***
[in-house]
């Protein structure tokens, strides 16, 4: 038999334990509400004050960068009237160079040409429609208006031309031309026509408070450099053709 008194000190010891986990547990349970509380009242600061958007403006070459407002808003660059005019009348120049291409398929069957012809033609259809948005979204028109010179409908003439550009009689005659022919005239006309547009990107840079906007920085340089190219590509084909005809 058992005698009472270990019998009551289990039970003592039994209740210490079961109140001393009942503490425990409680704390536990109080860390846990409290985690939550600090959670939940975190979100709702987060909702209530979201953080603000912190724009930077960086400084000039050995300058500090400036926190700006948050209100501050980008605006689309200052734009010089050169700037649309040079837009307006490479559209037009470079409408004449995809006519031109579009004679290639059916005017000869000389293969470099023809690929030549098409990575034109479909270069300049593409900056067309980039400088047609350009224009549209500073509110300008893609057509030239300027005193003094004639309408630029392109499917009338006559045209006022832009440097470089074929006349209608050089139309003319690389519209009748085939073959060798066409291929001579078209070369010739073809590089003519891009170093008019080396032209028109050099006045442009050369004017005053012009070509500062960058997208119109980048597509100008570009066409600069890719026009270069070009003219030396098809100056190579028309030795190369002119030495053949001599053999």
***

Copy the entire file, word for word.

[in-house]
């Protein structure tokens, strides 16, 4: 038999334990509400004050960068009237160079040409429609208006031309031309026509408070450099053709 008194000190010891986990547990349970509380009242600061958007403006070459407002808003660059005019009348120049291409398929069957012809033609259809948005979204028109010179409908003439550009009689005659022919005239006309547009990107840079906007920085340089190219590509084909005809 058992005698009472270990019998009551289990039970003592039994209740210490079961109140001393009942503490425990409680704390536990109080860390846990409290985690939550600090959670939940975190979100709702987060909702209530979201953080603000912190724009930077960086400084000039050995300058500090400036926190700006948050209100501050980008605006689309200052734009010089050169700037649309040079837009307006490479559209037009470079409408004449995809006519031109579009004679290639059916005017000869000389293969470099023809690929030549098409990575034109479909270069300049593409900056067309980039400088047609350009224009549209500073509110300008893609057509030239300027005193003094004639309408630029392109499917009338006559045209006022832009440097470089074929006349209608050089139309003319690389519209009748085939073959060798066409291929001579078209070369010739073809590089003519891009170093008019080396032209028109050099006045442009050369004017005053012009070509500062960058997208119109980048597509100008570009066409600069890719026009270069070009003219030396098809100056190579028309030795190369002119030495053949001599053999």